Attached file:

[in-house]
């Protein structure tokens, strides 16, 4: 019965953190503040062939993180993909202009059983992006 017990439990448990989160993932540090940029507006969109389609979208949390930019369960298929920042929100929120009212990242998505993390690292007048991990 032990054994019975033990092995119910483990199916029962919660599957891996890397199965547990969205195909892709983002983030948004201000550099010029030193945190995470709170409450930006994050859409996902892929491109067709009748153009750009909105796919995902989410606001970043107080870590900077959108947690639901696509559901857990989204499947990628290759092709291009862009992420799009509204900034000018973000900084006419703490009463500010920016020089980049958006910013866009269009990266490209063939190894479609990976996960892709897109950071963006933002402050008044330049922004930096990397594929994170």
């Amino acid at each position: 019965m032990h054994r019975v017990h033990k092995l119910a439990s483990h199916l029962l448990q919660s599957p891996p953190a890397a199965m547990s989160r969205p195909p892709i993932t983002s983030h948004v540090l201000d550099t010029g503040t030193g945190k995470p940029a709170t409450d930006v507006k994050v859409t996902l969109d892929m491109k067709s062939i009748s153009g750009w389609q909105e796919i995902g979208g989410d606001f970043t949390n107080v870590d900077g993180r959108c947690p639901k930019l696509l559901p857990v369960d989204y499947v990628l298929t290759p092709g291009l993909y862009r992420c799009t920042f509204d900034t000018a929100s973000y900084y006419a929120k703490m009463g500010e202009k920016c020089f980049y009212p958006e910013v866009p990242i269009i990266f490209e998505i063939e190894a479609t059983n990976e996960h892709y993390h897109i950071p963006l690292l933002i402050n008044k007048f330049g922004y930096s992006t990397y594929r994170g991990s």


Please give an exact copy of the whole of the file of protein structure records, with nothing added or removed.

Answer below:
[in-house]
């Protein structure tokens, strides 16, 4: 019965953190503040062939993180993909202009059983992006 017990439990448990989160993932540090940029507006969109389609979208949390930019369960298929920042929100929120009212990242998505993390690292007048991990 032990054994019975033990092995119910483990199916029962919660599957891996890397199965547990969205195909892709983002983030948004201000550099010029030193945190995470709170409450930006994050859409996902892929491109067709009748153009750009909105796919995902989410606001970043107080870590900077959108947690639901696509559901857990989204499947990628290759092709291009862009992420799009509204900034000018973000900084006419703490009463500010920016020089980049958006910013866009269009990266490209063939190894479609990976996960892709897109950071963006933002402050008044330049922004930096990397594929994170």
């Amino acid at each position: 019965m032990h054994r019975v017990h033990k092995l119910a439990s483990h199916l029962l448990q919660s599957p891996p953190a890397a199965m547990s989160r969205p195909p892709i993932t983002s983030h948004v540090l201000d550099t010029g503040t030193g945190k995470p940029a709170t409450d930006v507006k994050v859409t996902l969109d892929m491109k067709s062939i009748s153009g750009w389609q909105e796919i995902g979208g989410d606001f970043t949390n107080v870590d900077g993180r959108c947690p639901k930019l696509l559901p857990v369960d989204y499947v990628l298929t290759p092709g291009l993909y862009r992420c799009t920042f509204d900034t000018a929100s973000y900084y006419a929120k703490m009463g500010e202009k920016c020089f980049y009212p958006e910013v866009p990242i269009i990266f490209e998505i063939e190894a479609t059983n990976e996960h892709y993390h897109i950071p963006l690292l933002i402050n008044k007048f330049g922004y930096s992006t990397y594929r994170g991990s």